If you let the music lead the television viewing audience will follow (without the need for sex tapes, physical fights or publicity stunts). Well at least that’s the hope of the executive team behind Revolt TV. The new music network launched in the fall of 2013 by Sean “Diddy” Combs plans to avoid the reality TV craze that has all but consumed fellow music themed networks such as MTV and VH1. Their strategy is to emphasis programming that dissects the world of music with knowledgeable TV personalities, unlimited behind-the-beat access to rising and established recording artists and carefully curated music videos. The CEO tasked with overseeing the execution of this vision is Keith Clinkscales and he’s taking notes from the world of sports to win the game.
“Our job and mandate and passion is to serve people who are passionate about music,” he said. We don’t just present music. We get insight and analysis and access. You’ve gotta cover music with the same passion people cover sports.”
The newest additions to the REVOLT team are the hosts of Clear Channel Power 105’s hit morning show “The Breakfast Club” (DJ Envy, Angela Yee, and Charlamagne Tha God). Their provocative style of personal interviews with music stars represent the kind of programming that Clinkscales believes can go up against reality TV.
“We see music as enough of a content foundation where we don’t have to leave it. Once you do reality shows you have to stay on it ‘cause you’re driven by ratings and not music. But focusing on music we can build ratings. We believe in music and are not leaving music.”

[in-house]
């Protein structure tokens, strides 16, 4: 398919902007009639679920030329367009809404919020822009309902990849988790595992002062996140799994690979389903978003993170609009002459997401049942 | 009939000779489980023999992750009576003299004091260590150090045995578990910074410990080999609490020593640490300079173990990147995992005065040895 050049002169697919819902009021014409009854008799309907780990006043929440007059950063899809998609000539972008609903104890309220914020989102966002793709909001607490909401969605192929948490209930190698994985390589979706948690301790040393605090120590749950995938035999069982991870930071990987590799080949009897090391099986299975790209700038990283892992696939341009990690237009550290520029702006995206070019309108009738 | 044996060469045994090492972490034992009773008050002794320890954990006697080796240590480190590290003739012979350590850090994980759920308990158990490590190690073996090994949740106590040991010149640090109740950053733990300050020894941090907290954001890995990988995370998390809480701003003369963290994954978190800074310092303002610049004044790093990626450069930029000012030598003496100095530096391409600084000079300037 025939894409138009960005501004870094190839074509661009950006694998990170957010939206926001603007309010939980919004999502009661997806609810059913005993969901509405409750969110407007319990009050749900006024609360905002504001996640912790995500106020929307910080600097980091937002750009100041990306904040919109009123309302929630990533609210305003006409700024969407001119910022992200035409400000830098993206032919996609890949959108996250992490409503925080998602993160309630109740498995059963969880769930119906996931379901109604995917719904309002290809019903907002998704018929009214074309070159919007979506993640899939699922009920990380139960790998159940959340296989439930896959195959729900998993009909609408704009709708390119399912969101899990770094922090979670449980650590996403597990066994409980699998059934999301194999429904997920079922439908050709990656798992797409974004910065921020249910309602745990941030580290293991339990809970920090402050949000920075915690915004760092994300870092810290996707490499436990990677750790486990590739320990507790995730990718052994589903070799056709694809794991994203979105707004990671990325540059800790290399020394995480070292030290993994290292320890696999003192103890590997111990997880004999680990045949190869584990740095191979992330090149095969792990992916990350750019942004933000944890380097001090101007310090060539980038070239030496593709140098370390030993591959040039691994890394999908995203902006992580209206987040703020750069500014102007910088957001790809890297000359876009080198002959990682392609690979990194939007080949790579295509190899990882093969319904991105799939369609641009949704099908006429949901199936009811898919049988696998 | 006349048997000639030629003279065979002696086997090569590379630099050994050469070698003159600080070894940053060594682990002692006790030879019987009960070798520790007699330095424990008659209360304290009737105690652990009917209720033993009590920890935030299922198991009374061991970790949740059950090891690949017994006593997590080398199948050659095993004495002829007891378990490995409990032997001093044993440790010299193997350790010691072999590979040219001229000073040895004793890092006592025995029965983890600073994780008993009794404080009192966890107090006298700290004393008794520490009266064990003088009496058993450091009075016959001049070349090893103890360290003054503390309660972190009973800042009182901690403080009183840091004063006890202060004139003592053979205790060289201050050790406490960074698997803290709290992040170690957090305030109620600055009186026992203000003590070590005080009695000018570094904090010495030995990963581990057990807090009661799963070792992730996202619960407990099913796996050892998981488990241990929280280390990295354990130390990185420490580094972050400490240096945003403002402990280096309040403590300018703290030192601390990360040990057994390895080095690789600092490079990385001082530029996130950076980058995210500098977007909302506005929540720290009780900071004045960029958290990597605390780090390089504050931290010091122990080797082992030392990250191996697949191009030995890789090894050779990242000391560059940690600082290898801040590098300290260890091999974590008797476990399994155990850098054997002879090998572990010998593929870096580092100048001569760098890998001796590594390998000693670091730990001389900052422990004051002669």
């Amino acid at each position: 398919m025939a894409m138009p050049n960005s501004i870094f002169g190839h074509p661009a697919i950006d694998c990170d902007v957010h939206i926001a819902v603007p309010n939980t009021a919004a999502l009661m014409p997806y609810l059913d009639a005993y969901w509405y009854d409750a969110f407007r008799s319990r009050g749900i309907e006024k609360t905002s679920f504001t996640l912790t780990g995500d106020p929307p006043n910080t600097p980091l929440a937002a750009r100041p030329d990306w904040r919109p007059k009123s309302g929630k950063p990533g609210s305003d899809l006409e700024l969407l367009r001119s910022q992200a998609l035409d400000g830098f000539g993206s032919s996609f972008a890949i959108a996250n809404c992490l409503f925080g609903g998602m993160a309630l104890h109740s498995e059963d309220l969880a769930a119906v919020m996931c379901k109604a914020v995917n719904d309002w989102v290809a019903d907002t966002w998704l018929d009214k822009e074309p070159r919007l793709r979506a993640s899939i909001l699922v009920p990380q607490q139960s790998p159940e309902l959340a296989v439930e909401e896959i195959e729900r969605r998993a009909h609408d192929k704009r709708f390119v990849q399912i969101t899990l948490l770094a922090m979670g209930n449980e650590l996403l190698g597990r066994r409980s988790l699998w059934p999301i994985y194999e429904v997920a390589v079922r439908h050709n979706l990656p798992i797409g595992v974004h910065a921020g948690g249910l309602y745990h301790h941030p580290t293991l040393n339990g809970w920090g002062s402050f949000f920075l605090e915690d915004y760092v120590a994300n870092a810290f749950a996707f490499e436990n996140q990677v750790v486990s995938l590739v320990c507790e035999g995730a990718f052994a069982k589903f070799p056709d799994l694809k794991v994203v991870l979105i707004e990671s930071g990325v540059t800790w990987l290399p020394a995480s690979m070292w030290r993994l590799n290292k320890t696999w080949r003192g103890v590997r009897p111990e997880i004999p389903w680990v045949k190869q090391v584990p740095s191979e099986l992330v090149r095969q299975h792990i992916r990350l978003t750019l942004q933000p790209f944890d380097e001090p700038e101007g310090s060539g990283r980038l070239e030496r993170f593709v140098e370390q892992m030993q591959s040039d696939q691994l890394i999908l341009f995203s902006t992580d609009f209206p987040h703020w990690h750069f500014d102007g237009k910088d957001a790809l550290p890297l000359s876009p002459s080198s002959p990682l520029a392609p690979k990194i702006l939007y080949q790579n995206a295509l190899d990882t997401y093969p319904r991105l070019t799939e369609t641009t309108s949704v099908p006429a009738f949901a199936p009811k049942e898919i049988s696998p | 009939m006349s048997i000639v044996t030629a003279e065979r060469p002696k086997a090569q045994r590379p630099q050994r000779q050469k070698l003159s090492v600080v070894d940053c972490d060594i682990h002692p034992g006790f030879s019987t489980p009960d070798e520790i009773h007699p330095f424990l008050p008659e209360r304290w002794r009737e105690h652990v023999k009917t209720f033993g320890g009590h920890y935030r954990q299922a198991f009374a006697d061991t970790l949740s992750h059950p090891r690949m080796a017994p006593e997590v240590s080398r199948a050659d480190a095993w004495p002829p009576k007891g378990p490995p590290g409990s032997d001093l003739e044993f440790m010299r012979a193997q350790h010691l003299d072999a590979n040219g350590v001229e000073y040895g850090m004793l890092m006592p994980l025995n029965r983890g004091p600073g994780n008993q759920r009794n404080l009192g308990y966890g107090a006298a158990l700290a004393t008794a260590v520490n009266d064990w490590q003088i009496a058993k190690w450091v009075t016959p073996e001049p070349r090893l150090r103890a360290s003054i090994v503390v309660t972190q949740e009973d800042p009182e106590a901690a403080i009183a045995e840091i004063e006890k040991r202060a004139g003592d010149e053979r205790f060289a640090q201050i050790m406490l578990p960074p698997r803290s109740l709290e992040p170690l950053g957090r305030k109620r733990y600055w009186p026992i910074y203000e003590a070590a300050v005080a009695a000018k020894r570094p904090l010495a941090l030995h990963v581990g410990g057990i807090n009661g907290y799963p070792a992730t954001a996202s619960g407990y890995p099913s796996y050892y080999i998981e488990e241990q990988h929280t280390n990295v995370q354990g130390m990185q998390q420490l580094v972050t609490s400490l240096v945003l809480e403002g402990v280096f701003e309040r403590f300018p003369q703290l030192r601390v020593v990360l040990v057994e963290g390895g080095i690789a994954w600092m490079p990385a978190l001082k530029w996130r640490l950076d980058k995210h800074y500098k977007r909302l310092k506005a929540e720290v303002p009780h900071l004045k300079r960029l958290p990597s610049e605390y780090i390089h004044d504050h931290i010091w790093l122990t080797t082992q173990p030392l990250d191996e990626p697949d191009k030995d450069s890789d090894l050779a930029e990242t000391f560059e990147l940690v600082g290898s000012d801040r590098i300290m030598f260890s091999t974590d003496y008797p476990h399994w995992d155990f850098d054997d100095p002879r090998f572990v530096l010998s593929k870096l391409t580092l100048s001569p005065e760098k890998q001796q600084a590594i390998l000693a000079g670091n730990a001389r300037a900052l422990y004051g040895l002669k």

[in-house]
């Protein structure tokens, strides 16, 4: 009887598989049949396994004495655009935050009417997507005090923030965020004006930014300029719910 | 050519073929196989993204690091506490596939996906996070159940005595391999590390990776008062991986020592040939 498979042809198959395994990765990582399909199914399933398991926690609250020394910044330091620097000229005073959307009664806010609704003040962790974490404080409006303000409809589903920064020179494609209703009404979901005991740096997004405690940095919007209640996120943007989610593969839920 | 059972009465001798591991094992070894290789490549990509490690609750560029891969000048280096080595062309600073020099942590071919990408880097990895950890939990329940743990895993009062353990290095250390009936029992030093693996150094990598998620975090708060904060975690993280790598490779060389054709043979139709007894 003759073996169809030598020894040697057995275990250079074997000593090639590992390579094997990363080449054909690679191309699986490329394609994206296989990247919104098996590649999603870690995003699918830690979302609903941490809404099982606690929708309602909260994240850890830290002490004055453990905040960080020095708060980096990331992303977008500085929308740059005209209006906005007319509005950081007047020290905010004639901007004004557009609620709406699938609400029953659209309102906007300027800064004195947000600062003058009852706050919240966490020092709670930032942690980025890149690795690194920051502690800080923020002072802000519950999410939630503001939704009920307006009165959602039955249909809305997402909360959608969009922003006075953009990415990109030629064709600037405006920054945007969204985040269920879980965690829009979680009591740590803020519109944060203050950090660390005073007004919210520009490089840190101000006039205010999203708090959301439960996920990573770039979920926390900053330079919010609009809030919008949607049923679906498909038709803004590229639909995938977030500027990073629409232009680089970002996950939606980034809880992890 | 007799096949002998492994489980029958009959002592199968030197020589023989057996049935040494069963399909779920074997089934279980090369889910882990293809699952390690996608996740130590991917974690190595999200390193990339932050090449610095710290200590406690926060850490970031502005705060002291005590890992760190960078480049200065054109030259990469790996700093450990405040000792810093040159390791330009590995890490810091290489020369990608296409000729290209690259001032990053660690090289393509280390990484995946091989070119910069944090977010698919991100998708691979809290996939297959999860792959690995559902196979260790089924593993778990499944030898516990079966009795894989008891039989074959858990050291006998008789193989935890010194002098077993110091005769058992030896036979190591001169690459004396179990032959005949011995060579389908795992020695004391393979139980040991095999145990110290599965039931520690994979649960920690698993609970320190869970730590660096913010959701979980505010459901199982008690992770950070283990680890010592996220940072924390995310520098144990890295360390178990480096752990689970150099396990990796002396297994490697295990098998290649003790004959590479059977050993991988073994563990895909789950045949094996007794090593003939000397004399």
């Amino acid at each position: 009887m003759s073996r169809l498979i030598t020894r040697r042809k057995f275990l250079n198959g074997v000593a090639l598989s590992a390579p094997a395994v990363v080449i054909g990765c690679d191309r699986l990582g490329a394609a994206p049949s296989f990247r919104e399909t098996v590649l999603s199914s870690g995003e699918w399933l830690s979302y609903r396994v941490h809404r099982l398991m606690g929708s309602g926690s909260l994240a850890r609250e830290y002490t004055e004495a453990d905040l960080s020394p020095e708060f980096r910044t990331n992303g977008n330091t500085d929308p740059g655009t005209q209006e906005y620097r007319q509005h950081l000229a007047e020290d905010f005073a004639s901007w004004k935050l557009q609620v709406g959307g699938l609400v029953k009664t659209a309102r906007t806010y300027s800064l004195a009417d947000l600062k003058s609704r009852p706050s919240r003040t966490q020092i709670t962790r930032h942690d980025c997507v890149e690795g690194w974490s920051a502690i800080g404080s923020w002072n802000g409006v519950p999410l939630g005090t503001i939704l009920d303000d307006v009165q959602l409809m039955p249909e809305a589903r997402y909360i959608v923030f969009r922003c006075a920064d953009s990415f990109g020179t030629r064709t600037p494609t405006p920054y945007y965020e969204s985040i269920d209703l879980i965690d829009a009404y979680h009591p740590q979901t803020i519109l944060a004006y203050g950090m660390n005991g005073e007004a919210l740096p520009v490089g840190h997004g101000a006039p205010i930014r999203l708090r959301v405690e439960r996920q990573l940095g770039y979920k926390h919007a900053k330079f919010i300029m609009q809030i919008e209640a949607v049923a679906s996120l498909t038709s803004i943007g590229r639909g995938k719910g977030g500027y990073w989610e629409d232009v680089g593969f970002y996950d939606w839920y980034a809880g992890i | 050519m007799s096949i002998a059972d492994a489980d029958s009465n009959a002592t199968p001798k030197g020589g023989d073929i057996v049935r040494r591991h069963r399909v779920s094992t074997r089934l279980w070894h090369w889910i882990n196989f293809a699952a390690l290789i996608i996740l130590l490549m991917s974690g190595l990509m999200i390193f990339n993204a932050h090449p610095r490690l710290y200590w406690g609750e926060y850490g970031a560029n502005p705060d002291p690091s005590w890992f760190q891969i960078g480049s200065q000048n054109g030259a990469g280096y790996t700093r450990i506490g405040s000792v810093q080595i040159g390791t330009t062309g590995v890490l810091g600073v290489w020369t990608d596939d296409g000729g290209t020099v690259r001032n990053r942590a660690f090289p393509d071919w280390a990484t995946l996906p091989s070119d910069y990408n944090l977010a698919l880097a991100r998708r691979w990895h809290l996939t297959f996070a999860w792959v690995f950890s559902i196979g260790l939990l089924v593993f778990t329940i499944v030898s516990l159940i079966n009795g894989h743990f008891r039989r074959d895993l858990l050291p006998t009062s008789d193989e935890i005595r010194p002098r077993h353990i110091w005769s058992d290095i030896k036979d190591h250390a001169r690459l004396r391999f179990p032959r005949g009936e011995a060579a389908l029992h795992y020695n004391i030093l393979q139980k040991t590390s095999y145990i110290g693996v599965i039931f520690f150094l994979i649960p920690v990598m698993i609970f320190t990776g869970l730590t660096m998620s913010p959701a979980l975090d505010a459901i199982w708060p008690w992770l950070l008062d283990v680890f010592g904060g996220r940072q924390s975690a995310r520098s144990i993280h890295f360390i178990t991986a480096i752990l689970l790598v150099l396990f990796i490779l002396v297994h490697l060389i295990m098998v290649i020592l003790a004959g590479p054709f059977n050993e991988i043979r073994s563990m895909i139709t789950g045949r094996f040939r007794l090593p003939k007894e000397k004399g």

While Rochelle Brown and Sonia Armstead may not have their own network yet, they are two of television’s most accomplished producers. As the co-founders of Powerhouse Productions they provide lifestyle programming for networks including TV One, Food Network, Cooking Channel, BET and have collaborated with celebrities such as Patti LaBelle, Emeril Lagasse and G. Garvin. But it hasn’t been easy. One series titled, “Through the Fire with Chaka Khan” has failed to get picked up. The ladies continue to pitch it but know that they are in a competitive market where sensationalized TV has a better chance of selling than a show starring a music icon having intimate and revealing talks with famous friends.
“Sometimes if you don’t fight like those reality housewives people don’t want it. They want more action or want somebody telling somebody off. So good sensible TV gets overlooked and they like to see that train wreck,” said Armstead. “But the word Reality TV doesn’t always have to be a dose of craziness.”
The duo is having better success with shows like “Road Trip with G. Garvin,” which is now airing its second season on the Cooking Channel. Brown has found that lately there is a wider market for content created by and starring Black people, which has allowed for more opportunities to slowly shift in their favor. And with more vocal audiences programming directors have no choice but to take heed to a growing base that isn’t always looking for a scandalous storyline.
“Reality TV won’t go anywhere but I am now seeing programming people wanting to be more responsible and weigh out the content they are bringing in. You can get real drama on TV without sex tapes and all that. There has to be lines,” said Brown. “The internet and social media has given viewers power and it has a big footprint on television now. It’s swinging back to the TV we want to watch.”
The weekly column, On the “A” w/Souleo, covers the intersection of the arts, culture entertainment and philanthropy in Harlem and beyond and is written by Souleo, founder and president of event/media content production company, Souleo Enterprises, LLC.